Treating native inhabitants as destined for removal, incarcerating Japanese Americans and locking up refugee children reveal a pattern rather than an aberration, marking the deep contradiction that haunts our nation. Our aspiration to live out the enlightenment notion of common humanity overlays our violent habit of structuring some of us as the other. This is the contradiction that allowed the slave trade to flourish while quill pens inscribed truths self-evident. This is the deal with the devil that declared slavery’s end, while instituting Black Codes and convict leasing. This is what shakes loose when we find ourselves locking up children in military barracks.
When Kanesaburo Oshima, a Japanese immigrant, was sent to Fort Sill, he left behind 11 children and a family business struggling in debt. The stress of incarceration caused him to crack. One day, he ran for the fence. Guards shot him through the skull. Back in a rural town on the island of Hawaii, word slowly reached his family. Oshima’s son, in his recorded oral history, told of being called out of school with the news. He returned home to find his mother weeping on a bench in front of the family store. The Oshima family still holds a memory of their ancestor. “It is a lasting pain,” one descendant told me.
Ikeda, who recorded an Oshima family oral history, says, “A grown man could not withstand the stress of leaving his family. Imagine young children locked up away from their parents.”
Imagine. Doctors and mental health experts use the words “irreparable harm” to describe what happens when children are removed from trusted adults and kept in institutional settings with no access to nurturing care. The government is in violation of court orders requiring basic services for children, and limiting incarceration to 20 days. Many children are held for months on end with no idea of when they will see their families. This summer, the government announced that it could no longer afford recreational and educational services, and reports continue of children sleeping on floors, unbathed and without medical care.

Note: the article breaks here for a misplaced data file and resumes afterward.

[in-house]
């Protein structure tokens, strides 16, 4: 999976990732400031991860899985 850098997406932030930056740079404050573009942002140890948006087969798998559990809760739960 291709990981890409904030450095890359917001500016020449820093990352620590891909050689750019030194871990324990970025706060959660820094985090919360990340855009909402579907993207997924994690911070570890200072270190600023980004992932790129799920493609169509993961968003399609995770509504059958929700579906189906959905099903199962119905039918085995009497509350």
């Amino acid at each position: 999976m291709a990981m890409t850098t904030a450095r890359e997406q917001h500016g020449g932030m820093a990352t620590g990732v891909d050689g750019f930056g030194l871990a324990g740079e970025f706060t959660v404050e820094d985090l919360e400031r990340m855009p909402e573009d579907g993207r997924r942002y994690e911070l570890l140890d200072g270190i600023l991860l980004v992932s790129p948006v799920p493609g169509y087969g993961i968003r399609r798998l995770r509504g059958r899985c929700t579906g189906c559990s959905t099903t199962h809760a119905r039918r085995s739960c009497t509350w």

Reagan apology not for individuals
Japanese Americans fought for years for redress and an apology. That fight was not for us as individuals. It was a demand that our nation learn from its mistake and become its best self: land of the free, where all are entitled to dignity. When I heard about the plan to lock up children at Fort Sill, I wept, feeling the assault on the memory of my grandmother.
Having military bases standing ready to imprison the disfavored caste of the day is not what the Purple Heart Battalion fought for. All who love freedom should support the Japanese Americans who marched on Fort Sill.
The government says it must ship children to Fort Sill because it can’t process their asylum claims in a timely way. Would any of us accept that excuse if our children were taken? How we treat those we consider outside our circle of care is a critical test. Disregard of anyone’s humanity can take the ugliest of turns in an instant.
My father was once locked up because he was the wrong race. I made a promise to him to speak up against our government doing this to anyone else.
This should lodge firmly in our national DNA: We do not lock up innocent people, especially children. That is what Hitlers do.
Mari Matsuda is a writer, artist and professor of law at the University of Hawaii William S. Richardson School of Law.